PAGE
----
One easy dish: Yukon and Sweet Potato Herbed Fries

One of my favorite things to eat is french fries. Here I mix sweet potatoes and Yukon potatoes to make a delicious guilt free dish. These potatoes are baked not fried! They are delicious slices with just a little spray, salt and some spices. You can even buy precut sweet potatoes at your grocery if you are short on time.


6 sweet potatoes, cleaned

7 large Yukon potatoes, cleaned

4 tablespoons extra virgin olive oil

Oil spray

2 teaspoons fresh rosemary, chopped small

2 teaspoons fresh thyme, chopped small

1 teaspoon Salt

1 teaspoon Garlic powder

½ teaspoon black pepper

Yield: 2 full sheet trays of fries


  • Preheat your oven to 400 degrees (375 degrees for a convection oven).
  • Take two large baking sheet trays and spray them with oil spray. Slice your potatoes in long slices (skin on) about 1 inch wide, and place the two types of potatoes on the two separate sheet trays. Drizzle each sheet of potatoes with 2 tablespoons of the olive oil. Then sprinkle each with ½ teaspoon salt, ½ teaspoon of garlic powder, ¼ teaspoon black pepper, 1 teaspoon of rosemary and 1 teaspoon of thyme. With a gloved hand mix the oil and seasoning around so that each piece of potato has a coating.
  • Bake your fries uncovered for about 45 minutes. The tops should begin to turn golden and crispy.
  • Plan ahead: The potatoes are best when made the day of serving, but your herbs can be chopped beforehand. If you are desperate, you can make the sweet potatoes the day before and re-warm uncovered for 20 minutes on 350 degrees.

Check out for other beautiful recipes that are easy to make:

Charred Brussle Sprouts with Lemon

Roasted Tomatoes with Garlic and Thyme

Asparagus with Parm and Bread Crumbs

I felt lost as a new mother, but babywearing helped me find myself again

I wish someone had told me before how special wearing your baby can be, even when you have no idea how to do it.

My first baby and I were alone in our Brooklyn apartment during a particularly cold spring with yet another day of no plans. My husband was back at work after a mere three weeks of parental leave (what a joke!) and all my friends were busy with their childless lives—which kept them too busy to stop by or check in (making me, at times, feel jealous).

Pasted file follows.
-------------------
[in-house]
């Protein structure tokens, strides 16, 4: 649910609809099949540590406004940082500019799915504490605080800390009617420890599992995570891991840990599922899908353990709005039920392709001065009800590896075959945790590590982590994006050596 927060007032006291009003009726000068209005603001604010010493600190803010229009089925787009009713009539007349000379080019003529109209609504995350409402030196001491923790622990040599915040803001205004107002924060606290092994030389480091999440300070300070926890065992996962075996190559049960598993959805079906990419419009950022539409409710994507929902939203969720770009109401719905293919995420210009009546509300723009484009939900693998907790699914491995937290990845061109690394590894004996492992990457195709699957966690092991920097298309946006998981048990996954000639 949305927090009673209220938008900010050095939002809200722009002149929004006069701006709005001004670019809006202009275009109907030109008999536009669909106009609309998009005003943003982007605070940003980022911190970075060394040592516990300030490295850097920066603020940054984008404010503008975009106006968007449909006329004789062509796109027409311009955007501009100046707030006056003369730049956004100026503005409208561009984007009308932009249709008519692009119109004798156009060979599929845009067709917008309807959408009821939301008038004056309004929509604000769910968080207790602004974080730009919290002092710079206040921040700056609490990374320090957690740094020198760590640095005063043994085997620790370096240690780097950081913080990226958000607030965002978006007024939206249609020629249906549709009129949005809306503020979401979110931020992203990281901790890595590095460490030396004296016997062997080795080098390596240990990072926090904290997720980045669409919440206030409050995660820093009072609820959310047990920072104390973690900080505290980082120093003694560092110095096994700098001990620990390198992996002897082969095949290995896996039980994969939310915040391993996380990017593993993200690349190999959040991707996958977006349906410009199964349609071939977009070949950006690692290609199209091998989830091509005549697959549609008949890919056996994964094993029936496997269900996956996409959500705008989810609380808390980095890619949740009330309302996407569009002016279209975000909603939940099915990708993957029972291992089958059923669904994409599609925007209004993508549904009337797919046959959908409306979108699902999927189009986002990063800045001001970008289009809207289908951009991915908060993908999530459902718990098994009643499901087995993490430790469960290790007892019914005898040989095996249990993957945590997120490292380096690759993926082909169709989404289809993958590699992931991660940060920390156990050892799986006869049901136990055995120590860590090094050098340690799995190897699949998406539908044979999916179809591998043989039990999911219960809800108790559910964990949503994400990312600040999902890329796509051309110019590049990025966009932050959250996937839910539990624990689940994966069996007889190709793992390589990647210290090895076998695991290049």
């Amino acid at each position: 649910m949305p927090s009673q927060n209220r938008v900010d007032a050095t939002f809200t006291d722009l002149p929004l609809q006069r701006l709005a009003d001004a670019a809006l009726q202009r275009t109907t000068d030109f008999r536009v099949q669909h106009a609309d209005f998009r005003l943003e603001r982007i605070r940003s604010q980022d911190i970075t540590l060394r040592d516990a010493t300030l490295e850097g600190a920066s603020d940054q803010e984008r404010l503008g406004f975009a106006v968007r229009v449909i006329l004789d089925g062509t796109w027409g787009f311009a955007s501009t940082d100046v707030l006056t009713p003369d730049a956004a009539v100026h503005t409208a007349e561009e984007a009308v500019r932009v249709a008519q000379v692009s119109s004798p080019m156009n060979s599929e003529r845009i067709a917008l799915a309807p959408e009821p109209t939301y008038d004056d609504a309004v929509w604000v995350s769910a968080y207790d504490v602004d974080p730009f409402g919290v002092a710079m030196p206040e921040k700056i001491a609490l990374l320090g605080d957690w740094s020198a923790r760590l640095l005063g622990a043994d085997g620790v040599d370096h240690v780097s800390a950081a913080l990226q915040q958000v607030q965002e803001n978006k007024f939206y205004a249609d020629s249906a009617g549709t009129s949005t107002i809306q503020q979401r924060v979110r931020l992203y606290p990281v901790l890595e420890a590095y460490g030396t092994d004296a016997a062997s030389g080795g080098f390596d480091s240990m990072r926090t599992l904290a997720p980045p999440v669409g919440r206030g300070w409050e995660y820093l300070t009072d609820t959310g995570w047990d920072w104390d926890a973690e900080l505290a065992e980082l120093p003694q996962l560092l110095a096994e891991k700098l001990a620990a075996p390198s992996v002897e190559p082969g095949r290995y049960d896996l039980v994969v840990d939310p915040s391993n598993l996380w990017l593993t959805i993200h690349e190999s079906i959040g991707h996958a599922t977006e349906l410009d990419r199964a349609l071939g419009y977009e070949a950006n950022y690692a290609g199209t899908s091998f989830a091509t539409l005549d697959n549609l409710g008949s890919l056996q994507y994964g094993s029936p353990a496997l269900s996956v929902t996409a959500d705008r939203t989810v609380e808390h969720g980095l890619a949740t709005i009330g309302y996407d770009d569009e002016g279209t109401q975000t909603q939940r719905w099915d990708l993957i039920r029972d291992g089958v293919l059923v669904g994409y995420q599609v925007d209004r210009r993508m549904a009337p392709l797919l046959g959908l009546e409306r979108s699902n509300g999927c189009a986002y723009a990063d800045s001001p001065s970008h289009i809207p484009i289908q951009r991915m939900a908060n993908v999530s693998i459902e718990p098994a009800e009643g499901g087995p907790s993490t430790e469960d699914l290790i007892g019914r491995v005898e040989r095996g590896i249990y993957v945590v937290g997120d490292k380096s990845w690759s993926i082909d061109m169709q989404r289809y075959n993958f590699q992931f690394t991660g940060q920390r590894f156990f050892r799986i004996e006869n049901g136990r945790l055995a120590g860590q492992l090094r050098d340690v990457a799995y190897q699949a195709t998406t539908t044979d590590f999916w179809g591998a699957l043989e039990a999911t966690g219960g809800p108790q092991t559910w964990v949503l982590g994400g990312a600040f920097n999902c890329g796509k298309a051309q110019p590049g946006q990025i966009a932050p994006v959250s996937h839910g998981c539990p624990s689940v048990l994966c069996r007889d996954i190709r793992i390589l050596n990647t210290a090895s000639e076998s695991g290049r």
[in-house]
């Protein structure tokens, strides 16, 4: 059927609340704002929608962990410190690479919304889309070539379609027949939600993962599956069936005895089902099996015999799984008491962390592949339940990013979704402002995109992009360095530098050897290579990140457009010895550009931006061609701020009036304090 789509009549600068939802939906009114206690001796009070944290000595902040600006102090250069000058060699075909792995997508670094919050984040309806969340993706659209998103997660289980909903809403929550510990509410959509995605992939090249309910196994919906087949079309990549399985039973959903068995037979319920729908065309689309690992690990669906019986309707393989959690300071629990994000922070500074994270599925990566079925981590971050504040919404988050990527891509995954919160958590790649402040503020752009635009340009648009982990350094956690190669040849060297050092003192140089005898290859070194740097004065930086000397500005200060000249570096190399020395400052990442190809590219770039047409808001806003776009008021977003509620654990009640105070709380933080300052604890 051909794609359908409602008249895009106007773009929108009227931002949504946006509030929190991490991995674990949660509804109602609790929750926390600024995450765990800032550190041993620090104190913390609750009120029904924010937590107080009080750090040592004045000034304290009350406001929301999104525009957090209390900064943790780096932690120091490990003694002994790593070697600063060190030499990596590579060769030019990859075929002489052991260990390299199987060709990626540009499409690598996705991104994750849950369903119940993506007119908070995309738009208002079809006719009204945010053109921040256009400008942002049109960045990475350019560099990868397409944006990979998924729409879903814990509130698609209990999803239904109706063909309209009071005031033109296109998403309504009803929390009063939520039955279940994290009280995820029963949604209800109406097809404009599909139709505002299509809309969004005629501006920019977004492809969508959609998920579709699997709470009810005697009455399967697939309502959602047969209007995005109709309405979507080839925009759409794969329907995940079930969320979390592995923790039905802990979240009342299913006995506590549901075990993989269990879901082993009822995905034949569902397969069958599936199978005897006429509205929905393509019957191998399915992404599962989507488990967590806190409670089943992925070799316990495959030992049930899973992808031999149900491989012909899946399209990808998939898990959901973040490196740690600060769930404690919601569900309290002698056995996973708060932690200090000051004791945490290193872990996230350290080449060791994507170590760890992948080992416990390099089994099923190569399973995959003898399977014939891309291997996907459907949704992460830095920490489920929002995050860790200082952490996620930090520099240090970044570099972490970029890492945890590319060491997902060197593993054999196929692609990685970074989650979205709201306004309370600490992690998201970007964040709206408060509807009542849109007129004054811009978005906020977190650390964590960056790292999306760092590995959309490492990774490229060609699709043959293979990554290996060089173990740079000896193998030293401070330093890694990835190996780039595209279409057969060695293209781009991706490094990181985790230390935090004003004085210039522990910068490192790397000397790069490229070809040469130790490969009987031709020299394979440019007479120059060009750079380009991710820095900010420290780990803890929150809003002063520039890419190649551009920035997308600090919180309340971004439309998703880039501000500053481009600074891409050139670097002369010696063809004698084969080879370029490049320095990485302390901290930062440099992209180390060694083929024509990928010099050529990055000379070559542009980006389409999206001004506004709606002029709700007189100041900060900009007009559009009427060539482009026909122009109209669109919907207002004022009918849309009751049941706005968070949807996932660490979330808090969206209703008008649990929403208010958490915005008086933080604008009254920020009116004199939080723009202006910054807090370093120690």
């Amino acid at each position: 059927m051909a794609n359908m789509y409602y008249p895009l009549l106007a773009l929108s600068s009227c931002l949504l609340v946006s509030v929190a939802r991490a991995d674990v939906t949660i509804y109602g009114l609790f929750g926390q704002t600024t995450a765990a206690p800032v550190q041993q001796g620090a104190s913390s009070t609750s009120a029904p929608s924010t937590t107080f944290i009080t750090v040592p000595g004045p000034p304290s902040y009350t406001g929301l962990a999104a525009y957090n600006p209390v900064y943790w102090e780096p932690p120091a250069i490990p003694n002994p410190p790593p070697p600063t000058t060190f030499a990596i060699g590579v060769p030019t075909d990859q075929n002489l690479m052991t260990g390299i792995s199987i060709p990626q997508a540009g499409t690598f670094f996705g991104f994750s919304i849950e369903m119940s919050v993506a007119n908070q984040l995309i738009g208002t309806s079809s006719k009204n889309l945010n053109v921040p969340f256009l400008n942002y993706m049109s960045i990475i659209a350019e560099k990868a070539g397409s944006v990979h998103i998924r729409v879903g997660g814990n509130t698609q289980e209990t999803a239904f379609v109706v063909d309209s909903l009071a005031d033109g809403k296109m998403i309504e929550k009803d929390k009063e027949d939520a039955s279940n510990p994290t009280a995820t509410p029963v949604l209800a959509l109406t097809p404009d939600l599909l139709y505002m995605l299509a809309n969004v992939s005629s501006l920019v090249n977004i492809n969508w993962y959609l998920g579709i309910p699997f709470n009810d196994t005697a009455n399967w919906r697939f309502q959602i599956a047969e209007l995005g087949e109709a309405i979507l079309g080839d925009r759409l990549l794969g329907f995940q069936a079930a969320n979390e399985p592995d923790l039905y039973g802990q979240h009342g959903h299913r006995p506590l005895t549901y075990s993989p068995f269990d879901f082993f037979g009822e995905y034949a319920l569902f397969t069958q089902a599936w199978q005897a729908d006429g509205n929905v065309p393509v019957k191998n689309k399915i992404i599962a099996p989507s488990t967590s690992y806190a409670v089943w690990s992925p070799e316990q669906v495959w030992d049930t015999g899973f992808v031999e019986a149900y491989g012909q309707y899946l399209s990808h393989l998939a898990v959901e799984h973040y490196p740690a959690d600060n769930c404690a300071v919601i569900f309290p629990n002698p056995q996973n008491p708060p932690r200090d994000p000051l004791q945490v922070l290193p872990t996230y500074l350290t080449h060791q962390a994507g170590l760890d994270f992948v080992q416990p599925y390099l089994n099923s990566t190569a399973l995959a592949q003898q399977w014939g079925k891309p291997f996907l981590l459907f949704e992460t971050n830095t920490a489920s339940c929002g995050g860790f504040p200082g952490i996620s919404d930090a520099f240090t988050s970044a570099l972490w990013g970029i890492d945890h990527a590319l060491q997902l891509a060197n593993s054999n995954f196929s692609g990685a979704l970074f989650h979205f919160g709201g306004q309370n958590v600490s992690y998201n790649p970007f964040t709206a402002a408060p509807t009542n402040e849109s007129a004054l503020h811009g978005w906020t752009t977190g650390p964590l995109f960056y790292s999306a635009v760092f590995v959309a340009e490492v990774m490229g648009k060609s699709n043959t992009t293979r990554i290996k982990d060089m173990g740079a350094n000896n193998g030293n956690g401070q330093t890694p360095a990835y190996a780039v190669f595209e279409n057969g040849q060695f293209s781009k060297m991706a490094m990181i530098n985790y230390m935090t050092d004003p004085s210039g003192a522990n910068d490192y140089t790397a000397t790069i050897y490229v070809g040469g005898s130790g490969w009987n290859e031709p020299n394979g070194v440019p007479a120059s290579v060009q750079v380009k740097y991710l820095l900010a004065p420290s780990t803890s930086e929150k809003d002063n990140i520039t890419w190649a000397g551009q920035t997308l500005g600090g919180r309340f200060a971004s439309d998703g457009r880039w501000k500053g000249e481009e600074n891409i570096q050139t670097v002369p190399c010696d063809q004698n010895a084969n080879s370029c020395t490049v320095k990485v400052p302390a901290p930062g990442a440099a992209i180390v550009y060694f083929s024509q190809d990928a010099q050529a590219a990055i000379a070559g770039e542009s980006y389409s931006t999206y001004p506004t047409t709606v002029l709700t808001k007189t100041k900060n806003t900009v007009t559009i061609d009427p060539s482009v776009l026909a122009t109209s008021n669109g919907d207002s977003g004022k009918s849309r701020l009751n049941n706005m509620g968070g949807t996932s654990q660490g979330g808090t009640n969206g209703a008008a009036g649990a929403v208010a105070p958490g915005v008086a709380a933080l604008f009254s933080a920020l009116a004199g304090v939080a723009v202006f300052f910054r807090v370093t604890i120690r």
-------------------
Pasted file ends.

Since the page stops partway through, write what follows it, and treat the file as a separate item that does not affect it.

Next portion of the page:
It was another day in which I would wait for baby to fall asleep for nap number one so I could shower and get ready to attempt to get out of the house together to do something, anything really, so I wouldn't feel the walls of the apartment close in on me by the time the second nap rolled around. I would pack all the diapers and toys and pacifiers and pump and bottles into a ginormous stroller that was already too heavy to push without a baby in it .

Then I would spend so much time figuring out where we could go with said stroller, because I wanted to avoid places with steps or narrow doors (I couldn't lift the stroller by myself and I was too embarrassed to ask strangers for help—also hi, New Yorkers, please help new moms when you see them huffing and puffing up the subway stairs, okay?). Then I would obsess about the weather, was it too cold to bring the baby out? And by the time I thought I had our adventure planned, the baby would wake up, I would still be in my PJs and it was time to pump yet again.

Slowly, but surely, and mostly thanks to sleep deprivation and isolation, I began to detest this whole new mom life. I've always been a social butterfly. I moved to New York because I craved that non-stop energy the city has and in the years before having my baby I amassed new friends I made through my daily adventures. I would never stop. I would walk everywhere just to take in the scenery and was always on the move.